Anniversary: We have received an invitation to be present at the silver wedding of Mr. and Mrs. F.T. Beach, formerly of this city. Mr. and Mrs. Beach are now residing in Montgomery county.

Oct 16, 1884
pg 5, col 1
Born: Dr. Stout informs us that a future Democratic vote arrived at his house on Monday last. The young man's fighting weight at the time of his arrival was 8 1/2 pounds.
pg 5, col 1
Married: A most elegant card received on Tuesday last informs us that our friend, Theodore S. Updyke will be united this evening in the holy bonds of matrimony to Miss Ella Williams, of Alegan, Michigan. Shake! old man! Like ourself, you have long monkeyed around in the wilderness of bachelorhood. We are glad that you have at last seen what a fool you have been in waiting so long.

Oct 23, 1884
pg 5, col 1
Born: Dr. J.H. Higbee reports a bouncing boy born to Mr. and Mrs. T.C. Nichols on October 13th. Mother and son doing well.
pg 5, col 1
Died: Mr. and Mrs. J.G. Martin, of Canema, had the misfortune to lose their little girl baby on Tuesday, the 7th. The parents have sympathy of the entire community. Thus do the fairest flowers fall first before the earth's chill blasts, and the brightest stars sink earliest to rest.

Oct 30, 1884
pg 5, col 1
Born: The household of Mr. Sam Cole, son of P.B. Cole was made happy by the arrival of a little girl on Monday last. Dr. Meincke officiated.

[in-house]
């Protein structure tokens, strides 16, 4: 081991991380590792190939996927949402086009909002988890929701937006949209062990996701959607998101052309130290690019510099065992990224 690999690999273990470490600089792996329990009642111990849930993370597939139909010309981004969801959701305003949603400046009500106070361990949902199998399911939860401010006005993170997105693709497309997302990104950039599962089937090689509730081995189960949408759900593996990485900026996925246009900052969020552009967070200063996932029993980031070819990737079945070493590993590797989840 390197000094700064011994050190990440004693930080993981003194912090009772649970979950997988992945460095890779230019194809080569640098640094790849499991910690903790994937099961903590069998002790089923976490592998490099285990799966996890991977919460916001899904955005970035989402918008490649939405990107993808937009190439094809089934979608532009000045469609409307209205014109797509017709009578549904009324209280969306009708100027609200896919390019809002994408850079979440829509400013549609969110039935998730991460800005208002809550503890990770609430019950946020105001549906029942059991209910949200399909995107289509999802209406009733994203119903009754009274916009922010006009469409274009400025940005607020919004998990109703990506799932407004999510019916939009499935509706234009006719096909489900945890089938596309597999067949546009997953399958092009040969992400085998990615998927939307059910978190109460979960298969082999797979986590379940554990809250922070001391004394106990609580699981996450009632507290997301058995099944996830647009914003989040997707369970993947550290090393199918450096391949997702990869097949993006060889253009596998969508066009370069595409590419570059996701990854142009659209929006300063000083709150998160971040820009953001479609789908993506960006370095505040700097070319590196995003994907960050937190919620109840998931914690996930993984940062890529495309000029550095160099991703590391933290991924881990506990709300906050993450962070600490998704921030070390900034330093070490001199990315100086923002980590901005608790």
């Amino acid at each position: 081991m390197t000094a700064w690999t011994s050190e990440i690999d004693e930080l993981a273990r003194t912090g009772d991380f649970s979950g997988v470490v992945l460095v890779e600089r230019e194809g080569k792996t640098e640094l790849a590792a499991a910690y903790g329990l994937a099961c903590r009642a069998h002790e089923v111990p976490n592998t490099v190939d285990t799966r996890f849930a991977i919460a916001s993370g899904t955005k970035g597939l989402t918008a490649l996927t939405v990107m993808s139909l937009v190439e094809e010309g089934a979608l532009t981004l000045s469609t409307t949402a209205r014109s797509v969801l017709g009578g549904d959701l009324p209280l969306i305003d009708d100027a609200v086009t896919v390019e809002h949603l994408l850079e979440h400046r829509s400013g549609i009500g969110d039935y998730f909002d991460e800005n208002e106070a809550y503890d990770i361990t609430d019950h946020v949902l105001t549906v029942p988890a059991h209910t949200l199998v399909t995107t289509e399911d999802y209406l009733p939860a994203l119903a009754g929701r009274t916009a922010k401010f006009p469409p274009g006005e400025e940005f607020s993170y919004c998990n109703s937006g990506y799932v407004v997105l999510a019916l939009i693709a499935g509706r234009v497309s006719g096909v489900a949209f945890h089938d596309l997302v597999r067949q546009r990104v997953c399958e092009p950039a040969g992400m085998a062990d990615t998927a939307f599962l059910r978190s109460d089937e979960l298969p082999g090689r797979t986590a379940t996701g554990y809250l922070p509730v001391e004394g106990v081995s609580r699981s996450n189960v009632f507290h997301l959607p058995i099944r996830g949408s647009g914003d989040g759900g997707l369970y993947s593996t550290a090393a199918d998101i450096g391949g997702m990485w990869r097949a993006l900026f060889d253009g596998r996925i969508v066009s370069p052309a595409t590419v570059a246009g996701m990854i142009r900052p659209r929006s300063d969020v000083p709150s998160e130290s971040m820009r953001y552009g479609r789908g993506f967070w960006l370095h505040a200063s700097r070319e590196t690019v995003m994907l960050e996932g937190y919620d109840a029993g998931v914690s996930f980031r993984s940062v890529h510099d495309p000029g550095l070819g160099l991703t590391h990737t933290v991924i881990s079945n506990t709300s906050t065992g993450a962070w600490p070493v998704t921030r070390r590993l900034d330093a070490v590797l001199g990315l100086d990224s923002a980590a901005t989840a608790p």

pg 5, col 2
Married: We were somewhat surprised Friday to learn that S.P. Wilson had done it. Last Saturday a week ago, October 11th, S.R. Wilson and Miss Ella Hittle came into town and were quietly married at the M.E. parsonage by the Pastor, Rev. W.H. Gillam. Sunday morning the happy couple went up Elm creek where Mrs. Wilson was teaching school and S.P. returned to the Berry & Rayl ranch and went to work. It was intended to keep the marriage secret, but someway the matter leaked out and we extend our heartiest congratulations. Mr. Wilson is an old time print and a good man; Miss Hittle is a first-class school teacher and a highly respected young lady.

Nov 6, 1884
pg 5, col 2
Died: Major Berry, a well known ranchman in the vicinity of Sun City, died at his home on Sunday. His death we believe was the result of a kick from a horse, an injury received some time since.